Labor Day Fast Five Quiz: Can You Help Curb the Cost of Occupational Illness and Injury?

Andrea B. Lese, MD

Disclosures

August 25, 2014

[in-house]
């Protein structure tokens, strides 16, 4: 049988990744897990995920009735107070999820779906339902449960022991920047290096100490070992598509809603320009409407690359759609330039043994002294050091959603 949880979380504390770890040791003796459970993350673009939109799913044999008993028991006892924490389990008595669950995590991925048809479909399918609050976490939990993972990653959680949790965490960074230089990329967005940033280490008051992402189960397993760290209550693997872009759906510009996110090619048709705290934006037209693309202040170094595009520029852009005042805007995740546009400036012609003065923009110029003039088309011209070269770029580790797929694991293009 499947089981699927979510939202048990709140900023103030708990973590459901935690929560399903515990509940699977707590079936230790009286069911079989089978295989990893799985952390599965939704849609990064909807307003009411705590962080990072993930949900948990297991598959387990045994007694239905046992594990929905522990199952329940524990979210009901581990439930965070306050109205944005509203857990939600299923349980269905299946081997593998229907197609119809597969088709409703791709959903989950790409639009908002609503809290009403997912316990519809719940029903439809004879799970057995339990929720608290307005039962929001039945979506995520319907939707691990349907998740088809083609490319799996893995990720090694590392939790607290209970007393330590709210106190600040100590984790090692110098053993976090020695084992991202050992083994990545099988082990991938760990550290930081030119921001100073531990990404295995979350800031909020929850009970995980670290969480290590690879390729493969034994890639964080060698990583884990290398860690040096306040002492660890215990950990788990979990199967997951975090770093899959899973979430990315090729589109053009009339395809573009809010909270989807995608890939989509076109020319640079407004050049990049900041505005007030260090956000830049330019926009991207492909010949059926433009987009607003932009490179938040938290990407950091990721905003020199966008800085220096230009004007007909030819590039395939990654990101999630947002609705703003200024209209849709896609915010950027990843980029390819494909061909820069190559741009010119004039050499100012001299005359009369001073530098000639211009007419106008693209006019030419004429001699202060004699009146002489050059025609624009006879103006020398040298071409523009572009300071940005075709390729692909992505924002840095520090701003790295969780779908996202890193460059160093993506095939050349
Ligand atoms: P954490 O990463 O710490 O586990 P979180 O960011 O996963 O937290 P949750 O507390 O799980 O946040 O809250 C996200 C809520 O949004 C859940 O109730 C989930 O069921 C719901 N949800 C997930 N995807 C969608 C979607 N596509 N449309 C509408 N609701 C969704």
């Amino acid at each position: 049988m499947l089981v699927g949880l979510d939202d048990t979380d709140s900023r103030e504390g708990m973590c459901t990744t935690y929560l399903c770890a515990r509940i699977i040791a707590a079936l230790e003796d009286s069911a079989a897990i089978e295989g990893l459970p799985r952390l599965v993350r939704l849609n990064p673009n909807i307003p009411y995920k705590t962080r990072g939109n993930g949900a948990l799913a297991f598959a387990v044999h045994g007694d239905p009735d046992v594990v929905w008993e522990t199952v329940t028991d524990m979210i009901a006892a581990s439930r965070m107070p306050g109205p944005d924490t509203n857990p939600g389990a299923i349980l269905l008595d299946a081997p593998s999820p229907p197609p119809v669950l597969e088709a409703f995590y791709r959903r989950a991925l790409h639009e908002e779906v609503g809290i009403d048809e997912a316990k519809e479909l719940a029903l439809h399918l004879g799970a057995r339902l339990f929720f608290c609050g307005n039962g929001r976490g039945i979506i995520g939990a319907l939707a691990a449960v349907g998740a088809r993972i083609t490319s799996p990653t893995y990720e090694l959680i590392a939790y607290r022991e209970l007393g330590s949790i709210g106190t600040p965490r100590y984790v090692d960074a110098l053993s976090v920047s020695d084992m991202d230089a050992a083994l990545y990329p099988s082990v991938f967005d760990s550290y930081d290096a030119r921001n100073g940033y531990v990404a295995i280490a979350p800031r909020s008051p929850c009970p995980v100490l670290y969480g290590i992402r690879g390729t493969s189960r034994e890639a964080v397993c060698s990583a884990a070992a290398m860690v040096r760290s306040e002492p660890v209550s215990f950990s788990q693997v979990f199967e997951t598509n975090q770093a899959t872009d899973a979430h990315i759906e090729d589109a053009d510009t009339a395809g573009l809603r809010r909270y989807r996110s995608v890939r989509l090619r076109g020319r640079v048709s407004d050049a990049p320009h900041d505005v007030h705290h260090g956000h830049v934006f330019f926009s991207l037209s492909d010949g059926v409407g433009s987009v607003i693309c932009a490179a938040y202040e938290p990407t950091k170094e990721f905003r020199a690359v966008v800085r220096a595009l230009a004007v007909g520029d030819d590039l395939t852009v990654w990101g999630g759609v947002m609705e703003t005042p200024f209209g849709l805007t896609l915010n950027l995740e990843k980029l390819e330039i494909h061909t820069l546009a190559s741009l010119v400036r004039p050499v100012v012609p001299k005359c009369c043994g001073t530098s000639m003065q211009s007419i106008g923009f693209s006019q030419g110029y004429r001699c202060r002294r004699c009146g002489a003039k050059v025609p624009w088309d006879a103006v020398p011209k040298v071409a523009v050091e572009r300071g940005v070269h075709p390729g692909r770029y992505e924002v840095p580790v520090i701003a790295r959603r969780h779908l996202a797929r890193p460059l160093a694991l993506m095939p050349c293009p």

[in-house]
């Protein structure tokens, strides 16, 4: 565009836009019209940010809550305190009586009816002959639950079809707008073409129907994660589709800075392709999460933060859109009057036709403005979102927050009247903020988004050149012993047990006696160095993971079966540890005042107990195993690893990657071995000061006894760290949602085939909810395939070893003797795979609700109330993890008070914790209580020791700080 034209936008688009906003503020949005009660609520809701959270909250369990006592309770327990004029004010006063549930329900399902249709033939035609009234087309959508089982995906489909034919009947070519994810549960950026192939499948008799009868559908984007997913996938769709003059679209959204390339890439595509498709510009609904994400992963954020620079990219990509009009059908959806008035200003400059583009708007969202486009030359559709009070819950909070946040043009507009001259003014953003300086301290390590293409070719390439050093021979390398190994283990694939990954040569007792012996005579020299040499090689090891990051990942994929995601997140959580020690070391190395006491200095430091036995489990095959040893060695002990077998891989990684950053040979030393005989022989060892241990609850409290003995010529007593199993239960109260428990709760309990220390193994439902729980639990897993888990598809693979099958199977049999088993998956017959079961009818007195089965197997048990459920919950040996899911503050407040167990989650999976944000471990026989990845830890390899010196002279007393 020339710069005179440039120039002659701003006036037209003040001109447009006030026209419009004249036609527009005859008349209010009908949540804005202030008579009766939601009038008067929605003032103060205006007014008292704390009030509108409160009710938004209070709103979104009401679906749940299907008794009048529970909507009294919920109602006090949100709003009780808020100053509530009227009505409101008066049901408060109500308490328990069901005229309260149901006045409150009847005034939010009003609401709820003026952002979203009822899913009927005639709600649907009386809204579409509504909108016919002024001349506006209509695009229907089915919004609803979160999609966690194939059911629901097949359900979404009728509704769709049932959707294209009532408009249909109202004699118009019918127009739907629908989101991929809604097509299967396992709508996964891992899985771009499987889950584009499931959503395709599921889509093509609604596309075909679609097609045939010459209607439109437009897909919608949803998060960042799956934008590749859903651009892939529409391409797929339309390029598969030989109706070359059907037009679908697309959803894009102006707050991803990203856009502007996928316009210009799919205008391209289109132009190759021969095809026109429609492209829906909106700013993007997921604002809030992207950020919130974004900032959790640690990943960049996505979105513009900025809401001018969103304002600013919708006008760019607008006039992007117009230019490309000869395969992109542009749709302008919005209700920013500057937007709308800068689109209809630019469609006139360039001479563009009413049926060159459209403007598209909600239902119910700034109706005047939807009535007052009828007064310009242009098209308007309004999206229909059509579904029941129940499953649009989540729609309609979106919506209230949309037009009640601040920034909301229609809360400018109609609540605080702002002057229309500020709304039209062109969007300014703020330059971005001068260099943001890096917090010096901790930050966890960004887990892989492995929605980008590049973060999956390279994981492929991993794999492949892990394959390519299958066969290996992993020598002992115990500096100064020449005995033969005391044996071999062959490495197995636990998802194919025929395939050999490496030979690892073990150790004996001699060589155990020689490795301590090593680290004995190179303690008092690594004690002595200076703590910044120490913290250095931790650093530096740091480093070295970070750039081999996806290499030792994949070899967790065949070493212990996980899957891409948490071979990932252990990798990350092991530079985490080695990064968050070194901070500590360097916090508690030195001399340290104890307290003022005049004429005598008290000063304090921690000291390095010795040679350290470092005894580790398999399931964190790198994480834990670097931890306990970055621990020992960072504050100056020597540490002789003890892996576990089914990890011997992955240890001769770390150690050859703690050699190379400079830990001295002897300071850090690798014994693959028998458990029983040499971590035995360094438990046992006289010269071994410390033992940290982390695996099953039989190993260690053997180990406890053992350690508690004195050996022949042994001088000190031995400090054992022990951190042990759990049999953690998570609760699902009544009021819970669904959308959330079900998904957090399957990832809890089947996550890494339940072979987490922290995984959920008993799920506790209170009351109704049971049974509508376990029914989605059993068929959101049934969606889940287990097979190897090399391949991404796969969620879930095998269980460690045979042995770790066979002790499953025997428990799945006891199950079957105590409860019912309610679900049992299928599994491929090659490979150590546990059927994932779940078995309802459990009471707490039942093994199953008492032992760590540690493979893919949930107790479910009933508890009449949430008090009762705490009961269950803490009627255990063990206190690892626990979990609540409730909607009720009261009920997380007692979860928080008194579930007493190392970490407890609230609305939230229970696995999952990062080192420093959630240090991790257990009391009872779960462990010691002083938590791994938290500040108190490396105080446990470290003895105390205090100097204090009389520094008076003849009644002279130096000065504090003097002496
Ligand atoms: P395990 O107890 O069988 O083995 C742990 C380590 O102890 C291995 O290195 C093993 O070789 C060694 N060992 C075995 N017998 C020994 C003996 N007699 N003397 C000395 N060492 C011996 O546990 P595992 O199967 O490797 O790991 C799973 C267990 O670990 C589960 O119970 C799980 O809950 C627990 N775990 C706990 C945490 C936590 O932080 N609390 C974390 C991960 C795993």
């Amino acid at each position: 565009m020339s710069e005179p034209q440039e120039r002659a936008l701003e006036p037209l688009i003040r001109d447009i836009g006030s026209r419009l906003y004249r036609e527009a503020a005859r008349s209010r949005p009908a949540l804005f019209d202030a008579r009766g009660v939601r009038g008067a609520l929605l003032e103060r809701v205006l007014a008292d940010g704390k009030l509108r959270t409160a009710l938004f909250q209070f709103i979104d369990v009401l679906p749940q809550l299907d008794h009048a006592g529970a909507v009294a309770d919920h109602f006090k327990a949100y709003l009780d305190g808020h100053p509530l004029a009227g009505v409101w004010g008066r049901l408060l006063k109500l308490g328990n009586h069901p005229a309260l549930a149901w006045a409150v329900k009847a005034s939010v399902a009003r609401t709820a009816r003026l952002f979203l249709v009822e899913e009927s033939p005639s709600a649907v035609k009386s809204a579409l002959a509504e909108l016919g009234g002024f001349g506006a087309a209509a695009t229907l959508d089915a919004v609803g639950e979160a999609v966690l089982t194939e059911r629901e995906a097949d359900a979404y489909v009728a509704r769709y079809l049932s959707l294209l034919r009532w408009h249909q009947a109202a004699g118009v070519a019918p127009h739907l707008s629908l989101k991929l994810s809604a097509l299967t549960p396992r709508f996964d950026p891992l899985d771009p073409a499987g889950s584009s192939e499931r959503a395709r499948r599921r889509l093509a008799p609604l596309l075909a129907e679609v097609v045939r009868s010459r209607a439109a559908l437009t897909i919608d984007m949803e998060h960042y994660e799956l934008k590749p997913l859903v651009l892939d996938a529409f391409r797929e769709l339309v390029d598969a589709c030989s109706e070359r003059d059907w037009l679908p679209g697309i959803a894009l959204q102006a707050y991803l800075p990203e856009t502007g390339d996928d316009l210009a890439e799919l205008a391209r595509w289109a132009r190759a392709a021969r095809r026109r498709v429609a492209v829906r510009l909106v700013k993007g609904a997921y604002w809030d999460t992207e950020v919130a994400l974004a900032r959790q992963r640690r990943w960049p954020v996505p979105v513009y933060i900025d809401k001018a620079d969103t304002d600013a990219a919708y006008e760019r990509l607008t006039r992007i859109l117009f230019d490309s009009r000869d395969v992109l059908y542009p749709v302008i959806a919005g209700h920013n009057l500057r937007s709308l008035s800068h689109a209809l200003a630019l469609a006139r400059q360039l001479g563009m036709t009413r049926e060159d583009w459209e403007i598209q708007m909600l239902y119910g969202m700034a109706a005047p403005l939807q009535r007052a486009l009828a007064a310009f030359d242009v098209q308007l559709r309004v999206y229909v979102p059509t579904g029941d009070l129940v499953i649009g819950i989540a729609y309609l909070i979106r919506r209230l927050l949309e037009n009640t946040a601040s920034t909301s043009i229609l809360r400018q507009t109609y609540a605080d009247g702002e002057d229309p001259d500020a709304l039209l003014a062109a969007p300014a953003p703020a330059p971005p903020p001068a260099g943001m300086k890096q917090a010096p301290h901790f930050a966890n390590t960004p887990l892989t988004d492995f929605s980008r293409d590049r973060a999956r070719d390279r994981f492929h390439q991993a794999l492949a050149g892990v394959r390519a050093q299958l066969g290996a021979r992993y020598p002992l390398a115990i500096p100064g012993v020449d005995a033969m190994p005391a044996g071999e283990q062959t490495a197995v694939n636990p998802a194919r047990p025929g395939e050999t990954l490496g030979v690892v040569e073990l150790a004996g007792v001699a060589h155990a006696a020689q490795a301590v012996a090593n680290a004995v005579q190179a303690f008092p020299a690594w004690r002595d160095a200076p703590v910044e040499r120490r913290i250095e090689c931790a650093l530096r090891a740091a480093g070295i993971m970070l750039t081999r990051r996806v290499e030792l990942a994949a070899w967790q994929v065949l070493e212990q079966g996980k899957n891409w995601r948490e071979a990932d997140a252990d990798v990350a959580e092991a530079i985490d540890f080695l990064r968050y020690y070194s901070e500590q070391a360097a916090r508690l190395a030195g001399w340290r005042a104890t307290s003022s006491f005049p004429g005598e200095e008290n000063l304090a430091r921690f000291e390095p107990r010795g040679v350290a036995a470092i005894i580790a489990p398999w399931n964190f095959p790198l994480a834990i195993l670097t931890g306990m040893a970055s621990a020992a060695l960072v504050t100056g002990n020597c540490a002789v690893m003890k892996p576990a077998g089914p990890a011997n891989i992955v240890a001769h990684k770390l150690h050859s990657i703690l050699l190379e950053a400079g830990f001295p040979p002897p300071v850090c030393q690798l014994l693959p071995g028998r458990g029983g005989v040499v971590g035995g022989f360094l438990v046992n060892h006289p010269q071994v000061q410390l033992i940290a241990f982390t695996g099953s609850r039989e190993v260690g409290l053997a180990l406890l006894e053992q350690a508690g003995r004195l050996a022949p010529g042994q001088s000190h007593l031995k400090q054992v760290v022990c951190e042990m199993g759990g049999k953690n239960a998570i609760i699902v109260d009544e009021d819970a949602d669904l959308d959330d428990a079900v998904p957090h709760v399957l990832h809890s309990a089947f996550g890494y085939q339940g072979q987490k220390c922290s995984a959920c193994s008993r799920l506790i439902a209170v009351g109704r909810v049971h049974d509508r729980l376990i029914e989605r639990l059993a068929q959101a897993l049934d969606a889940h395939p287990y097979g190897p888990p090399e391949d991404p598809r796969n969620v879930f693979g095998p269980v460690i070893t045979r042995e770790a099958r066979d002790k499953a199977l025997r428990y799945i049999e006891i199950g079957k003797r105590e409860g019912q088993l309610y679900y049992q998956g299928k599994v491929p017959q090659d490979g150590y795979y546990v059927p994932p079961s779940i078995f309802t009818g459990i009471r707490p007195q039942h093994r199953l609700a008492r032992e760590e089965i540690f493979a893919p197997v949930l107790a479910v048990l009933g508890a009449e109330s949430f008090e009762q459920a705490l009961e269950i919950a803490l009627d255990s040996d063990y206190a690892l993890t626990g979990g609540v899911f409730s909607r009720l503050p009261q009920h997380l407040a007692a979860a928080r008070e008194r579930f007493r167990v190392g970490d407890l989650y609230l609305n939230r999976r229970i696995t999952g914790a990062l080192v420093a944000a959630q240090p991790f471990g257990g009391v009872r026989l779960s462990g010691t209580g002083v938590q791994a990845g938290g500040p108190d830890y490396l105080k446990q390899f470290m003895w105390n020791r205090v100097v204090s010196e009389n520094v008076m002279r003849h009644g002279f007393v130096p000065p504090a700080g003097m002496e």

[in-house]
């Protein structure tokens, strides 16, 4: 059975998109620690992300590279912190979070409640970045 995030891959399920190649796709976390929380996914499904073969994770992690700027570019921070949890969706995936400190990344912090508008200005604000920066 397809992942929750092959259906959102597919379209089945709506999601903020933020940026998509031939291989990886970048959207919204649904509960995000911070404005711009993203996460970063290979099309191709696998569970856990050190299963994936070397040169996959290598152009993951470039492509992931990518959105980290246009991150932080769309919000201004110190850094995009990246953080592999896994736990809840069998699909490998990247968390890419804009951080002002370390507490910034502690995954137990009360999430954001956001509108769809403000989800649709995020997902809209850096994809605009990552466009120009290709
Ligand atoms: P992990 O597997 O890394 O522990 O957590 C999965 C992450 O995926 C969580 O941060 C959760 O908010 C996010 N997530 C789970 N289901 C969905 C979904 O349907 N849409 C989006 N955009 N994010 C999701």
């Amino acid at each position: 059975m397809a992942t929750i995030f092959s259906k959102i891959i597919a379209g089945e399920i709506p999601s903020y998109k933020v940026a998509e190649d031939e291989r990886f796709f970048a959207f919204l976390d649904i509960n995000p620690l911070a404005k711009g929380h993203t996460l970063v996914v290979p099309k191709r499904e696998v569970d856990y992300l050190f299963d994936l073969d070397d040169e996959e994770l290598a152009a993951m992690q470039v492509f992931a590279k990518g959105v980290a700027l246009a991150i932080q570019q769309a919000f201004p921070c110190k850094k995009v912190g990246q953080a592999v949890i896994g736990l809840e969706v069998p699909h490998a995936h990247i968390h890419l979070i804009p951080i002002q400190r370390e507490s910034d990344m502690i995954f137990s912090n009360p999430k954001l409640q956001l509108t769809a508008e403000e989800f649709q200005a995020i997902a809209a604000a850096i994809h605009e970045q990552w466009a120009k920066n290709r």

When Labor Day was first recognized in the United States in 1887, worker injuries often involved maimings and fatalities from industrial accidents. Although the types of workplace injuries and accidents have changed since then, the Centers for Disease Control and Prevention estimates that in 2012 alone, more than 4000 American workers died from job-related illnesses and injuries, and 3.8 million workers experienced a nonfatal occupational injury or illness. The projected annual medical cost of these workplace deaths, injuries, and illnesses tops $192 billion. Can you prevent and treat the most common workplace-related illnesses and injuries?

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